A timeless satire on government corruption
To the Daily Sun,
When President Kennedy was assassinated I was an exchange student in a Dallas high school. When Lee Harvey Oswald was killed a few days later conspiracy theories took off and to this day there are questions on who originated the plot.
Six years later a bomb went off in a crowded bank in my hometown of Milan, Italy, killing 16 people and wounding 84. The police, under pressure to resolve the case, immediately arrested an anarchist, Giuseppe Pinelli, and brought him in for questioning. A few days later Pinelli died from a fall from the fourth floor of the police station. The ensuing investigation attempted to clarify whether he committed suicide, was pushed, or fell accidentally. The eventual conclusion that indeed it had been an accident failed to convince many, and Dario Fo, a playwright, satirist and acute observer of the Italian political scene was urged to write a play about the perceived cover-up. What resulted was "The Accidental Death of an Anarchist" in which he used words of the many versions offered by the authorities and created an irreverent and comical portrayal of corruption and incompetence.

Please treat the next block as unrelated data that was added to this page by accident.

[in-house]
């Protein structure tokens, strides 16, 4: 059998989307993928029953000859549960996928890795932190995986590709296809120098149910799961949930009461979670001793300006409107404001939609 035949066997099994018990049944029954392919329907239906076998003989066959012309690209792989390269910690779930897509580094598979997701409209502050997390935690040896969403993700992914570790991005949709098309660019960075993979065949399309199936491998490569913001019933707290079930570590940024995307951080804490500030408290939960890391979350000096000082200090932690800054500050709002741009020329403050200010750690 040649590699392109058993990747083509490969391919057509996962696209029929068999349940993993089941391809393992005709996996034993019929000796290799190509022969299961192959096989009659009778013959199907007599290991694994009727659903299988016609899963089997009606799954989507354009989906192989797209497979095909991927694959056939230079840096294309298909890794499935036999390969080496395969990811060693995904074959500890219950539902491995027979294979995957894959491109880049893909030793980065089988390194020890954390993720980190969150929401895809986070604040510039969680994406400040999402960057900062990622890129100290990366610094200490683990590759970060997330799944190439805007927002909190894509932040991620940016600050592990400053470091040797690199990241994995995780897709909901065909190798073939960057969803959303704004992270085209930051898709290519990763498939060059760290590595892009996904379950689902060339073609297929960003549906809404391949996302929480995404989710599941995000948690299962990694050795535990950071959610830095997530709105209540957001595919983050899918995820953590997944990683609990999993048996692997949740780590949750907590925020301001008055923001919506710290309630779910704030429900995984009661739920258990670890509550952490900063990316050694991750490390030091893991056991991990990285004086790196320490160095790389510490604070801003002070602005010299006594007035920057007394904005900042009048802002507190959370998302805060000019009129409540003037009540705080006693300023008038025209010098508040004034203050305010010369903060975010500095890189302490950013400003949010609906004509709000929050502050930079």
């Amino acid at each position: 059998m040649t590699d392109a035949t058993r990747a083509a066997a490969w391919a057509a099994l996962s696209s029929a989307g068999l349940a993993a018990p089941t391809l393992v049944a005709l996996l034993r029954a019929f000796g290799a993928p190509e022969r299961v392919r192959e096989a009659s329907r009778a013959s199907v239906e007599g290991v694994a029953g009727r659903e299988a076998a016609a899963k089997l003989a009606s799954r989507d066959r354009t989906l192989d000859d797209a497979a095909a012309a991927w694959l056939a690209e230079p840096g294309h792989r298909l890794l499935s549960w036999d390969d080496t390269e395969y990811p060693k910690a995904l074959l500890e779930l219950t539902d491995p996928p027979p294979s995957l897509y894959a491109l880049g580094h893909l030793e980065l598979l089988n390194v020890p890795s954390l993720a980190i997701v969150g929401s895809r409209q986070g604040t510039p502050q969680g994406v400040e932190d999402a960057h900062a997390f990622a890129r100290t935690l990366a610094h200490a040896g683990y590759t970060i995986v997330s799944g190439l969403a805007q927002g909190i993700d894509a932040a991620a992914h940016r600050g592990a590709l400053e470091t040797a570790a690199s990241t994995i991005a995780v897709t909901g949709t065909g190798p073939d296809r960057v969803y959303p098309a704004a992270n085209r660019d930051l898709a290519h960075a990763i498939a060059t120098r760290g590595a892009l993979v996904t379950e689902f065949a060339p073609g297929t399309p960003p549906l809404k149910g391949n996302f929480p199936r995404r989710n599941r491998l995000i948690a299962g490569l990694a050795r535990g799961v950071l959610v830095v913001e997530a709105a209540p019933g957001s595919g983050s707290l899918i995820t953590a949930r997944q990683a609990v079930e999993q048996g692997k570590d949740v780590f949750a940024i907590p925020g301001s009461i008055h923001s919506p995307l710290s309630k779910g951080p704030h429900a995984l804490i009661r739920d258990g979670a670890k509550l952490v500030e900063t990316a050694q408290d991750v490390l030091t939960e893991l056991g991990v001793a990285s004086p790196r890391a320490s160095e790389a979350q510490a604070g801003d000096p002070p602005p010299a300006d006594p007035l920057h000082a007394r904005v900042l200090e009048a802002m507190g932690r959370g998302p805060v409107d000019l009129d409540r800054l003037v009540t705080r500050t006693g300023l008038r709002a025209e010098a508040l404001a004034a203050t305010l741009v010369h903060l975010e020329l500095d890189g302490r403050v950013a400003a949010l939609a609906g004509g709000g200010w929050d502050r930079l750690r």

His effort caused him to be repeatedly sued for slander but also to be hailed as the courageous champion of morality. For his body of work in 1997 he was awarded the Nobel Prize for Literature. His plays have been performed around the world and I was pleased to see that "The Anarchist" is going to be presented at the Winnipesaukee Playhouse in Meredith. It will resonate with all those who have doubts about the explanations of recent events, those who enjoy satire, and all anarchists, that is all who believe that governments impinge on personal liberty in this state of "Live free or die."
- Category: Letters
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